LéaLA celebrates Spanish-language books this weekend
A good case could be made for awarding the bibliophiles’ prize to Guadalajara, a metropolis that many U.S. tourists associate only with mariachis and tequila.
The beautiful baroque-colonial city, Mexico’s second-largest, annually hosts what is reputed to be the largest book fair in the northern half of the Western Hemisphere. Formally known as La Feria Internacional del Libro de Guadalajara, or FIL, the yearly convocation draws tens of thousands of visitors as well as hundreds of the world’s preeminent Spanish-language authors, from Barcelona to Buenos Aires.
This weekend, Angelenos will be flocking to the 2nd annual edition of LéaLA, Feria del Libro en Español de Los Ángeles, a kind of scaled-down version of Guadalajara’s massive book festival, at the Los Angeles Convention Center. Backed by the University of Guadalajara, and free and open to public, LéaLA aims to promote Spanish-language and Spanish-translated literature through book publishers’ sales-displays and readings and talks by distinguished authors.
Simultaneously, the festival is intended to bolster a growing cultural connection between Southern California’s enormous Mexican American/Latino population and Guadalajara, capital of Jalisco, the ancestral home of more L.A. Latinos than any other Mexican state.
Finally, LéaLA attempts to help make amends for a bizarre L.A. cultural phenomenon: the city’s near-absence of Spanish-language bookstores. Apart from public libraries, university bookstores (which stock course-related titles) and a handful of small shops like Tia Chucha’s Centro Cultural & Bookstore in Sylmar and the Libros Schmibros bookstore/lending library in Boyle Heights, Los Angeles -- with the United States’ largest Spanish-speaking population -- has virtually no place to find and buy Spanish-language books.
In only its second year, LéaLA already has become one of the largest Spanish-language book-related events in the United States. Last year it drew 36,000 people to its inaugural edition. This year, with 200 individual exhibition stalls, up from 84 last year, and four times as much total floor space, festival organizers expect an even larger turnout.
Among the boldface names at this year’s festival, which runs through Sunday, are the best-selling Mexican-Spanish writer and novelist Paco Ignacio Taibo II, crime writer James Ellroy, the Nicaraguan poet Ernesto Cardenal and Mexican political analyst and intellectual Enrique Krauze.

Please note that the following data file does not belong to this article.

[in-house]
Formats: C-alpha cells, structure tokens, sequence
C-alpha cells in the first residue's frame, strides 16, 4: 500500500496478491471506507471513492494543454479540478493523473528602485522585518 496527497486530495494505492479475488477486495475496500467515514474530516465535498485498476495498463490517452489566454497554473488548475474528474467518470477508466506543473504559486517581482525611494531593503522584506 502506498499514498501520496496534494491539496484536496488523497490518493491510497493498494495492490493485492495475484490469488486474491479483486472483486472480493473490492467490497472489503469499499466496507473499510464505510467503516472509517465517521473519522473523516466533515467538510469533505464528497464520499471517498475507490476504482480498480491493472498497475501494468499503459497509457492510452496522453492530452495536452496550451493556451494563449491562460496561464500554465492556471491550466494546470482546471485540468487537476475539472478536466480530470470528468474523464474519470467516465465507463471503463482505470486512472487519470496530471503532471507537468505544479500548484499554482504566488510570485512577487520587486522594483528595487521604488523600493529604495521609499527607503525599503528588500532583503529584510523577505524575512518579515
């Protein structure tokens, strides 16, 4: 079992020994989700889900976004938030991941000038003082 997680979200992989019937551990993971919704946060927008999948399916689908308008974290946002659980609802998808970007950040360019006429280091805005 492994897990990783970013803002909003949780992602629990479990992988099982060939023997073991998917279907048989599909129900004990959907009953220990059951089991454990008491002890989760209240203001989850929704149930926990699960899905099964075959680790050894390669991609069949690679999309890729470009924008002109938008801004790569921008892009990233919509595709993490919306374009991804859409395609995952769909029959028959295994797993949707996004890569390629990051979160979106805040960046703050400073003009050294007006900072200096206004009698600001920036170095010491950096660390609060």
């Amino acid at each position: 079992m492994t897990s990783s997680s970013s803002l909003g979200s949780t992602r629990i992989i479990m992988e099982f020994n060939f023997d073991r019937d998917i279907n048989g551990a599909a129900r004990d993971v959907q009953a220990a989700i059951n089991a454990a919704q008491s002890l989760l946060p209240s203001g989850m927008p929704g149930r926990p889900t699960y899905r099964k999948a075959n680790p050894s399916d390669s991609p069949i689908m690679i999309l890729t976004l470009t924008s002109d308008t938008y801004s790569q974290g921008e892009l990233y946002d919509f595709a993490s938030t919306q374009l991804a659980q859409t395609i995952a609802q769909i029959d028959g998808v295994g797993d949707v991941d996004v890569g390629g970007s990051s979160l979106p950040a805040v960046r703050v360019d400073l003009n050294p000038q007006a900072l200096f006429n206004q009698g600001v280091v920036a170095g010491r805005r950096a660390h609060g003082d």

In an interview Friday, Marisol Schulz Manaut, the book festival’s director general, said that the festival hopes to promote reading in both Spanish and English among readers of all levels of literacy. At present, she said, L.A.’s large, well-read, bilingual Latino middle class “can’t find books in Spanish at all” in Los Angeles.
“Latinos are stereotyped,” she continued. “It is thought that Latinos have only one type of culture, which is popular culture: mariachi music, el mole, telenovelas. But it’s not only that.”
Although Mexican authors and publishers have the largest single presence, scores of other writers from throughout Latin America, such as Chilean poet Pablo Neruda and Cuban poet-journalist José Martí, are represented at the festival, in addition to dozens of authors in translation: Italo Calvino, Louise Erdrich, Vladimir Nabokov, Sam Shepard. This year the cultural departments of the governments of Colombia, Ecuador and Mexico are helping to support the festival financially, Schulz Manaut said.
Among the presenters on hand this weekend is Pilar del Rio, a Spanish journalist and widow of José Saramago, the late Nobel Prize-winning Portuguese author of “Blindness” and other novels. In an interview, Del Rio discussed the new publication in Spanish of Saramago’s first novel, “Claraboya.” Written in 1953, the novel was rejected by Portuguese publishers who were wary of its potentially subversive content, which might’ve drawn down the wrath of censors working for the authoritarian right-wing regime of António de Oliveira Salazar.
“It seems to me it’s very important for Spanish to be given consideration as a literary idiom,” said Del Rio, who administers the fund established in her late husband’s name. “It’s a literary language with a great strength, a great force, that can be seen in a festival like this one.”
-- Reed Johnson